The motion for an inquiry, proposed by Greens Senator Rachel Siewert, was passed with the help of Labor and independent Senator Nick Xenophon.
Centrelink sent tens of thousands of letters to people before Christmas 2016, claiming that their earnings were at variance with what they had declared to the Australian Taxation Office.
They were given up to three weeks to explain, or told they would face an adverse assessment and have to pay a recovery fee of 10%.
GetUp national director Paul Oosting called for the debt recovery programme to be scrapped altogether.
"An inquiry will answer the question on everyone’s minds – how did a government-driven system get it so wrong?" he said.
"But in the coming months, as the Senate investigates, false debt letters will continue to be printed by the minute, and the Turnbull Government will still be attacking tens of thousands of Australians with threatening false debt letters."
Oosting offered the case study of a nurse named Jenny, aged 54, who lives in Revesby Heights, a suburb of NSW, and has two grandchildren.
"She severed the tendons in her thumb in an accident at home, and went to the hospital where the laceration was glued," he said.
"She was unable to work as a result of the injuries, a situation compounded by being given the wrong treatment, and required five additional surgeries to rectify the mistakes. During part of this time, she received sickness benefits from Centrelink for approximately nine months.
"Worried she was going to lose her house, she rang Centrelink to find out whether she could perform casual work in a computer role. Hours worked and monies earned were reported to Centrelink each time."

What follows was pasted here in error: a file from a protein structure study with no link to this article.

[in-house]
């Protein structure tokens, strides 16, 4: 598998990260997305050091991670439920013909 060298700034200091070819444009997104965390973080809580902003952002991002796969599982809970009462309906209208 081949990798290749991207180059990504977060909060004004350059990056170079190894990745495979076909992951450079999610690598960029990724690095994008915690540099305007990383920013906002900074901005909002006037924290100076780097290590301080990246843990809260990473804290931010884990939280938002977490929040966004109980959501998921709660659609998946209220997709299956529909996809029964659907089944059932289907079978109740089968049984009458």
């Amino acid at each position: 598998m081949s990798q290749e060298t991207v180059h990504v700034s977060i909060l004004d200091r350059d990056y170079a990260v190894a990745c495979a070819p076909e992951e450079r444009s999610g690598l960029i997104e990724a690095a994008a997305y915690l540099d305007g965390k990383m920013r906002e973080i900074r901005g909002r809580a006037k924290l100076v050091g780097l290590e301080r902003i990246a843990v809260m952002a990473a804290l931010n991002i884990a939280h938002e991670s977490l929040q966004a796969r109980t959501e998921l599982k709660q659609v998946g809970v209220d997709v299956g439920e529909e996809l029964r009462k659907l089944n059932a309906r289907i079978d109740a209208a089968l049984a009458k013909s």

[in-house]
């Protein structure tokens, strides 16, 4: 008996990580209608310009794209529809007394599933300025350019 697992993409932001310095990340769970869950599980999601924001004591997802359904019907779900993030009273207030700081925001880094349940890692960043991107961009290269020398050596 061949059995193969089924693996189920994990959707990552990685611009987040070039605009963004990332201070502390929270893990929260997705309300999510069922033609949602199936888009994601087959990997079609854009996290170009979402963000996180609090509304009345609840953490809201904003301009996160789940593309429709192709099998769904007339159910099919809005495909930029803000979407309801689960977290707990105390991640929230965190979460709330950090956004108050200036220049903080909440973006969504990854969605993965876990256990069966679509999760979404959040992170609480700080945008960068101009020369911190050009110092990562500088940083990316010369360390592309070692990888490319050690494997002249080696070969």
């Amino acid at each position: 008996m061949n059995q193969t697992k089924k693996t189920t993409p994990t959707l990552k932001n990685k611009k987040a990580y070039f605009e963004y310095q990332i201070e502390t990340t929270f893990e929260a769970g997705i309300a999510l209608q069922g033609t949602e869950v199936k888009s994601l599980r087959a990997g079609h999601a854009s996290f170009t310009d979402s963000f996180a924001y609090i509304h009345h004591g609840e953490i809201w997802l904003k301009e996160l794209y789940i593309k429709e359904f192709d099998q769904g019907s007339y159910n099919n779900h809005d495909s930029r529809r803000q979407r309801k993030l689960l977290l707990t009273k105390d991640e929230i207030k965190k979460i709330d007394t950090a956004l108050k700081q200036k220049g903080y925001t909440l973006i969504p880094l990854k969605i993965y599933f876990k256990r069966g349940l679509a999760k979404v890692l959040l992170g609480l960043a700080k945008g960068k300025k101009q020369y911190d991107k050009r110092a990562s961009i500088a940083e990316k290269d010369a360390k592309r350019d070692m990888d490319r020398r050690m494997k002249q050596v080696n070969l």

Oosting said eventually a settlement was paid by the hospital's insurance company "due to negligence with the original treatment she received".
"Despite being out of work for 15 months, she received no further benefits from Centrelink, but in November, she received a letter for $4121.44 debt. She called Centrelink to explain that the money she had received as sick benefit had been repaid to Centrelink by the insurance company as part of winning her negligence case, but there was no record of this on hand and not considered.
"Hours into her second call with Centrelink, she was informed that she was able to appeal the decision, but the debt management team give her no explanation for her false debt.
"In January, she received letters from Centrelink saying she has no debt, and letters dated the same day from the debt collectors saying her payments are overdue."
Oosting said Prime Minister Malcolm Turnbull had the power to pull the plug on the programme.
"Based on the number of brave Centrelink whistleblowers and wrongly targeted people that have appeared in the media so far, we're predicting this Senate inquiry is going to be very uncomfortable for Malcolm Turnbull and his government," he said.
"But instead of seeing sense and shutting down the robo-debt scam, Malcolm Turnbull is continuing to let his government bully pensioners and people living with disabilities for cash they don't owe."